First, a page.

The Village – Part 1
After spending the first day in Chernovitse wandering around in the rain trying to figure out how to get to the village of Babin (how many people have the same name as a village?), we finally decided that a driver was the best option. There had to be some old guy out there with legendary knowledge of the region who was willing to take us around for the day.
Most people don’t often put much thought into taking a cab. The process is simple: stick hand out, get in taxi, go to destination, pay taxi, leave. I tend to look for the oldest car possible; the car with the most character. Why? Because anyone still willing to drive a car that old, must have character himself.
We walked out of the train station hotel and surveyed the line of taxis waiting to ferry the recently arrived away. You had your newer European cars, come older European cars, new and old Ladas (not that you can tell the difference), and an older Volga. Bingo!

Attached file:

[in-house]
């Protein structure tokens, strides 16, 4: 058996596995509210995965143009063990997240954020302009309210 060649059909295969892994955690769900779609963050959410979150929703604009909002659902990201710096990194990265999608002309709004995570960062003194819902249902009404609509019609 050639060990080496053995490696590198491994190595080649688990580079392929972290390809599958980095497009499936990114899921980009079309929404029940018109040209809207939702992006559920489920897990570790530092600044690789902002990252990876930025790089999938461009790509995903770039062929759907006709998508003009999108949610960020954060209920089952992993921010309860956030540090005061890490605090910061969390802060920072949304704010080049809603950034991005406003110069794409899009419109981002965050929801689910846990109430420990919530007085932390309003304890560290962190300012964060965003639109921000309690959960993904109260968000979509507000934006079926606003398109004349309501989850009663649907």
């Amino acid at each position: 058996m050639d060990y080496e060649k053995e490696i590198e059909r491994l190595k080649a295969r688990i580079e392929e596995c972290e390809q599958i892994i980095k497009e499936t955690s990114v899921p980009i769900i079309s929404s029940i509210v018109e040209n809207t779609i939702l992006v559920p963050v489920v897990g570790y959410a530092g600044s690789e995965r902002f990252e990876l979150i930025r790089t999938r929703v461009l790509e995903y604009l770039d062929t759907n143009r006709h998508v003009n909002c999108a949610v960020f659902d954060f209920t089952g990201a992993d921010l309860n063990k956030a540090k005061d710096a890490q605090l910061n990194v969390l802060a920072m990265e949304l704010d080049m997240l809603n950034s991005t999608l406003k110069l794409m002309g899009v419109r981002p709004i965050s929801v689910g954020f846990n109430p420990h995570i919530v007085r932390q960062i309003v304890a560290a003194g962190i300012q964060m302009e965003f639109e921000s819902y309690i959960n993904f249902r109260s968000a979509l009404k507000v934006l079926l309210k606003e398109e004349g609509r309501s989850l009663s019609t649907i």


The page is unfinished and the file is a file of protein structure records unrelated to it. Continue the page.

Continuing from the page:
A Volga is like the Soviet equivalent of a Lincoln. It’s built like an ox and sucks up gasoline like a fish. There is a certain element of class, though, so it ends up being a comfortable ride fitting for the region. The driver was as we hoped for: old. He took our map and immediately did us one better by bringing out his own map. Within seconds he had Babin pointed out on the map. “Why do you want to go there?!?!”
I gave him the story I gave everyone else and watched as in his eyes this trip went from simply carrying two tourists around to guiding people with genuine connections to the region. This fascination proved itself over and over throughout the day.
Once the price issue was settled, we took off into the countryside. I just hoped he knew where he was going.